4th and last day of Full Frame Film Festival
I also very much liked two films about Iraq, especially My Country, My Country, and it won the Full Frame Inspiration Award for the film that "best exemplifies the value and relevance of world religions and spirituality"); Iraq in Fragments won the big Grand Jury Award. Now the bad news - the festival is over!
Today we started with the second half or so of Time Piece, a commissioned work by the Full Frame Institute. Six U.S. and six Turkish filmmakers put together this collaborative effort, with each responsible for a short film on a particular time (early morning, morning, etc.) of the day. The last film on New York City food pushcarts and a film about an autistic child were my hilights.
I enjoyed the tangible realism and perspective in My Country, My Country, about the 2005 elections in Iraq, the first since Saddam Hussein's overthrow. It focuses on a doctor in Baghdad who decides to run, and his feelings about the state of occupied Iraq. It was well shot and included home, doctor's office, street, and Abu Garaib settings.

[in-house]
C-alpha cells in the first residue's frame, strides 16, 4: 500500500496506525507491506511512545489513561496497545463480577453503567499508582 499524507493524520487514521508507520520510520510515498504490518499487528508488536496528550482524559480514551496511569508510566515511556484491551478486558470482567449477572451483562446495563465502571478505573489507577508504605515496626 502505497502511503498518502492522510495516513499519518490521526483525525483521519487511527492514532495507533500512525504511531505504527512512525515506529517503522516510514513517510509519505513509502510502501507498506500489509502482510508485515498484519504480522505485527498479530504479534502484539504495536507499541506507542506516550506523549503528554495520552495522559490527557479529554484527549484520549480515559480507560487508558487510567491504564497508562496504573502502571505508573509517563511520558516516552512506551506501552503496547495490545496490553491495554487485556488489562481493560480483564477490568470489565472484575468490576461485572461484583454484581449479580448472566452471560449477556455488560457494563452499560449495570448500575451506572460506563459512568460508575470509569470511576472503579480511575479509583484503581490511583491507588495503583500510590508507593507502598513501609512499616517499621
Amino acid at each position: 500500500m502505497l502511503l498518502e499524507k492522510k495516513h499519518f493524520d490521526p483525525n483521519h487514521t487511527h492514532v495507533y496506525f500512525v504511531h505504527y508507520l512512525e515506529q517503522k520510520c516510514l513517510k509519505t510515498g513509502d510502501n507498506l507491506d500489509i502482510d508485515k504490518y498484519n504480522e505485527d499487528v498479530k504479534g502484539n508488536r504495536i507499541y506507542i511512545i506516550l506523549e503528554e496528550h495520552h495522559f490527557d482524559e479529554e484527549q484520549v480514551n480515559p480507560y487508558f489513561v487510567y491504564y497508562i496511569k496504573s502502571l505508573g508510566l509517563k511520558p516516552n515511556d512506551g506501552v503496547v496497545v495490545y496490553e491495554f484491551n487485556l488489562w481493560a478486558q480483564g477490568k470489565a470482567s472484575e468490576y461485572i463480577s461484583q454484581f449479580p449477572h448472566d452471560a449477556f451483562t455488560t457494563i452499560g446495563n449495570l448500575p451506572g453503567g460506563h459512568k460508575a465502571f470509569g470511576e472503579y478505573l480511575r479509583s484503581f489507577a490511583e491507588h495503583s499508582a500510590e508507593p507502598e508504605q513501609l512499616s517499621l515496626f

We saw Last Pullman Car, a film about the closing of the Pullman railcar factory. Interesting issues of labor vs. management were raised.
In the afternoon after awards were announced, several of the winning films were shown. 26-minute long No Umbrella Election Day in the City won the Full Frame Jury Award for Best Short, and I am glad that I got to see it since I missed it on Friday morning. It portrays difficulties that an African-American precinct in Cleveland experienced on election day in November 2004.
I didn't much enjoy Intimacy of Strangers, which won the Full Frame President's Award. It featured the private cell conversations of people in public places in London. I would have enjoyed talking with the filmmakers about how they were able to capture the audio from the phones and how they filmed unobtrusively.
Finally, I ended the Festival with Iraq in Fragments, which I could not get into for lack of seats on Friday. It was a three-part film, the first featuring 11-year-old Sunni Muslim Mohammed Haithem in Baghdad who had failed first grade several times and was working as a mechanic for his uncle. In the second section focusing on Shia Muslims in their stronghold of Naseriyah south of Baghdad, remarkable footage is shot of a kidnapping. I enjoyed the third part the best about the Kurdish north, photographed in a visually poetic manner. Unlike those in the first two parts, the family of focus seemed to be happy with the U.S. intervention in Iraq.Other films that I would have enjoyed also seeing today include one about the New York Times crossworld puzzle, Wordplay. We missed all the Katrina films in the Festival, alas. We saw the first few minutes of Terry Sanford and the New South about legendary NC politician Terry Sanford, before we had to go to another film.